11…Nc4 is unfortunately for this line, rather strong. It hits the piece keeping White’s central position together. 12.Qh5+ looks scary, but actually demonstrates the drawback of having too few pieces developed to attack effectively! 12…Kf8 13.Qh6+ Ke8 14.Qxh7 Be6 and …Bxd4 or …Nxe5 is coming
12.Qd3 c5 13.Nc3 cxd4 14.Nd5 Qe8
14…Rc8 feels more natural, trying to get the offside knight on a5 into play. The text attacks the bishop on e5 and the pawn on b5 but leaves the dark squares around the king looking very holey.
A tempting but risky move, that allows the Black knight on a5 to get into play for free. Either 15.Bxd4 or 15.f4 were better, in both cases with excellent play for White.
Apparently at this stage, Sir George only had a few seconds (!) for his next 5 moves!
16.Qf4+ Ke6 17.h3
The text is understandable and would be strong were it not for a hidden point to 15…Nc4. It not only activated the knight…
a. 17.Bxd4 Bxd4 18.Nc7+ Kd7
(18…Ke7 19.Nd5+ is just a draw)
19.Nxe8 Bc3+ 20.Kf1 Nd2+
(20…Raxe8 21.Qf7+ is very embarrassing)
(21.Kg1 Kxe8 is the engine move, with the great point 22.h3 Bf3 23.Rh2 Bxa1 as 24.Qxd2 Rd8 and Black’s pieces turn out to be in the perfect places!)
21…Bxd2 22.Nf6+ Ke7 23.Nxg8+ Rxg8 feels a bit better for Black despite White’s rook and 4(!) pawns for the 2 bishops as White’s queenside is so weak: a couple at least are bound to fall before White gets his other rook into play.;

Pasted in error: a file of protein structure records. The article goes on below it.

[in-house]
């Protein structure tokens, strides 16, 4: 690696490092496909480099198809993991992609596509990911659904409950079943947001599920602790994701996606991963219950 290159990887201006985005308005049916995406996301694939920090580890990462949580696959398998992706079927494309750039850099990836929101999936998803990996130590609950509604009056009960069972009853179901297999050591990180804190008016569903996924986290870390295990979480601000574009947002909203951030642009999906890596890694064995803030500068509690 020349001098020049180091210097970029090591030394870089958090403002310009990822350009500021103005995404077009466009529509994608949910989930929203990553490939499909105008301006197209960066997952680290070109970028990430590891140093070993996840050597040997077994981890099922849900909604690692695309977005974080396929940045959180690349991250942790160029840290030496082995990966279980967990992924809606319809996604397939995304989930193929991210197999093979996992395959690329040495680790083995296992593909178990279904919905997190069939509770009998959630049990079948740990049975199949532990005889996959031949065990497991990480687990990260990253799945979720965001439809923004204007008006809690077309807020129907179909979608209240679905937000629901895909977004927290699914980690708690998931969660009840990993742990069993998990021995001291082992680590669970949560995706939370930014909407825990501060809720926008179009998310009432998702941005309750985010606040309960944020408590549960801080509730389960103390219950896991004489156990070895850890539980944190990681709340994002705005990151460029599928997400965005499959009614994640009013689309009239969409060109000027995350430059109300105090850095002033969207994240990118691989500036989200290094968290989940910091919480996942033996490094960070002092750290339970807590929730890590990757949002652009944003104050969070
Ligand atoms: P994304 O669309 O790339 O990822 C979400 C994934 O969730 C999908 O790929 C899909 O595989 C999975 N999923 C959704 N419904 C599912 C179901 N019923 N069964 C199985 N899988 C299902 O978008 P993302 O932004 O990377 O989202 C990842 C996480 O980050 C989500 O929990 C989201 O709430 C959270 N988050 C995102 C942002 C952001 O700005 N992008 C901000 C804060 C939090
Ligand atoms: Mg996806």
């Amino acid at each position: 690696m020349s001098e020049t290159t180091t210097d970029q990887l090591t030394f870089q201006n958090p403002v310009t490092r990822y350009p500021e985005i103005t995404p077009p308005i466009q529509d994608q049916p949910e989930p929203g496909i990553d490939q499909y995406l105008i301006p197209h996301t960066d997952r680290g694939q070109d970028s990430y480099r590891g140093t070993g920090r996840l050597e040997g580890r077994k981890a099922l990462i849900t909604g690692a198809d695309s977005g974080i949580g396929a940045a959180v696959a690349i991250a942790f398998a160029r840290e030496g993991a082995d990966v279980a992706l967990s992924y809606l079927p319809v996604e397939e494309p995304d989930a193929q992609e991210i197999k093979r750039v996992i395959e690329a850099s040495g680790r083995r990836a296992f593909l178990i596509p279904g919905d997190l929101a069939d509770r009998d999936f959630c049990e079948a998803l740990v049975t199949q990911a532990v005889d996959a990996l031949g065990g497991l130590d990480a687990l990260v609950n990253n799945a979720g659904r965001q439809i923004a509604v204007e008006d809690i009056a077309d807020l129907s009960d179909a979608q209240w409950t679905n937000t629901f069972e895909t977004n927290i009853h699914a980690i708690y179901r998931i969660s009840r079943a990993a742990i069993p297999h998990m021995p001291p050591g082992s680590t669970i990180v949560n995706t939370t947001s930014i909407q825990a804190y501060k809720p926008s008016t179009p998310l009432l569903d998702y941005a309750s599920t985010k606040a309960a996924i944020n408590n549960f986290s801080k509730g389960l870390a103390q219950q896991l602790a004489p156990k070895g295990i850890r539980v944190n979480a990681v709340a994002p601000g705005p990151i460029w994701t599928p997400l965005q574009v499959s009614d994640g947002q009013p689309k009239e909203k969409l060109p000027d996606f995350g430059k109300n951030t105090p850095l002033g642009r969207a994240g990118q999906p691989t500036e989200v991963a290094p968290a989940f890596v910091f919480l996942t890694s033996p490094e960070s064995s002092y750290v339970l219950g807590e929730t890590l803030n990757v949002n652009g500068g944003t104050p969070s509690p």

was the best line I could find, and my engine wants it too.
17…Qf8 18.Bxb6 Nxb6
(18…axb6 19.h3 Bh5 20.Qc7 is awkward for Black due to the threat of Nf4xh5+)
(19.Qc7 Rg7 is the nice point, when the White queen is short of squares 20.Nf4+ Kf6 21.e5+ Kf5; 19.f3 Bh5)
is my engine’s improvement over my line. (20.Qc7 Nxd5 21.exd5+ Kf6 22.0–0 Qe7 should be good for Black)
(20…Nxd5 21.exd5+ Kd6 22.Qxh5 Re8+ 23.Kf1 d3 Another engine find: the idea isn’t obvious at all! 24.Qh4 (24.cxd3 Qg7 hitting a1 and g2!) 24…Qg7 (24…dxc2 25.Qb4+ Kd7 26.Qxf8 Rgxf8 27.Rc1 Rc8 28.h4 is a sharp double rook ending which will probably end up balanced as Black is likely to capture d5 and at least one more White queenside pawn.) 25.Qb4+ Kxd5 26.Qb3+ Kc5 27.Qa3+ Kb6 28.Qd6+ Ka5 29.Qa3+ is a draw by repetition)
21.Qg4+ Kd6 22.Qg3+ Kd7 23.Qg4+ with a draw by repetition (as always!) as the expected engine result.
The deadly point to 15…Nc4: it also freed a5 for the bishop!
18.c3 Bxc3+ 19.Kf1 Nd2+
19…Be2+ 20.Kxe2 Qh5+ 21.g4 Qxe5 is the engine line, with a safe extra piece.
20.Ke1 was White’s best try when Black should start again with 20…Nc4+; 20.Kg1 Nf3+ 21.Kf1 Qxb5#
20…Qxb5+ 21.Kg1 Bxd2 22.Nc7+ Kxe5 23.Nxb5 Bf3
3 Comments on “Sir George Thomas – Part III”
It is very nice to find a strong GM having interest in chess history – and providing us with some excellent historical research and game analysis! On p. 538 of my book on Bird I report about the simultaneous exhibitions at the Ladies Chess Club on 30 March 1897 by Thomas (15 years old, in the afternoon) and by Bird in the evening. I wonder if they played against each other on that occasion. It would give Thomas a “Morphy number 2”, instead of 3 (https://en.wikipedia.org/wiki/Morphy_number).
Hi Hans, thanks very much for your comments! Interesting – I never knew of a possible link between Bird and Thomas! Best Wishes, Matthew